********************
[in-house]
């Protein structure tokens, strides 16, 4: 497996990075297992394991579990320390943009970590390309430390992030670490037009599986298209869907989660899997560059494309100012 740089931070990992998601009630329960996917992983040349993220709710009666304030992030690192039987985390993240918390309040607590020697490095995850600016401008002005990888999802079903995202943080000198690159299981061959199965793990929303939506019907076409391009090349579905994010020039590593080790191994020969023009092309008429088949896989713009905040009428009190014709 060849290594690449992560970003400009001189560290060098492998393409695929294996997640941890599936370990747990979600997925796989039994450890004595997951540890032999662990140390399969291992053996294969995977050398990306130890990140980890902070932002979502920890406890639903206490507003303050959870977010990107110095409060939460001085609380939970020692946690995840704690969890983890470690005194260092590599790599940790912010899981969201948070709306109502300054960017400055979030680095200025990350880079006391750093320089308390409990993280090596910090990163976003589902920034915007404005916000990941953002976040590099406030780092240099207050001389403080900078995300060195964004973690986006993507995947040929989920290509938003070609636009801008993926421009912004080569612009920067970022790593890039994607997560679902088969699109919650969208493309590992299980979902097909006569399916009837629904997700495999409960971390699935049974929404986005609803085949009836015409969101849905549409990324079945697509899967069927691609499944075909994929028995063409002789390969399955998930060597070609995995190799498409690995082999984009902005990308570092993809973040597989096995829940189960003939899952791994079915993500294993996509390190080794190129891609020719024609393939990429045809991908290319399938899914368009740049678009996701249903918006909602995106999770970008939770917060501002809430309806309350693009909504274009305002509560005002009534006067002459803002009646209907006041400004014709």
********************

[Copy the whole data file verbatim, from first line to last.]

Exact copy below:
[in-house]
């Protein structure tokens, strides 16, 4: 497996990075297992394991579990320390943009970590390309430390992030670490037009599986298209869907989660899997560059494309100012 740089931070990992998601009630329960996917992983040349993220709710009666304030992030690192039987985390993240918390309040607590020697490095995850600016401008002005990888999802079903995202943080000198690159299981061959199965793990929303939506019907076409391009090349579905994010020039590593080790191994020969023009092309008429088949896989713009905040009428009190014709 060849290594690449992560970003400009001189560290060098492998393409695929294996997640941890599936370990747990979600997925796989039994450890004595997951540890032999662990140390399969291992053996294969995977050398990306130890990140980890902070932002979502920890406890639903206490507003303050959870977010990107110095409060939460001085609380939970020692946690995840704690969890983890470690005194260092590599790599940790912010899981969201948070709306109502300054960017400055979030680095200025990350880079006391750093320089308390409990993280090596910090990163976003589902920034915007404005916000990941953002976040590099406030780092240099207050001389403080900078995300060195964004973690986006993507995947040929989920290509938003070609636009801008993926421009912004080569612009920067970022790593890039994607997560679902088969699109919650969208493309590992299980979902097909006569399916009837629904997700495999409960971390699935049974929404986005609803085949009836015409969101849905549409990324079945697509899967069927691609499944075909994929028995063409002789390969399955998930060597070609995995190799498409690995082999984009902005990308570092993809973040597989096995829940189960003939899952791994079915993500294993996509390190080794190129891609020719024609393939990429045809991908290319399938899914368009740049678009996701249903918006909602995106999770970008939770917060501002809430309806309350693009909504274009305002509560005002009534006067002459803002009646209907006041400004014709």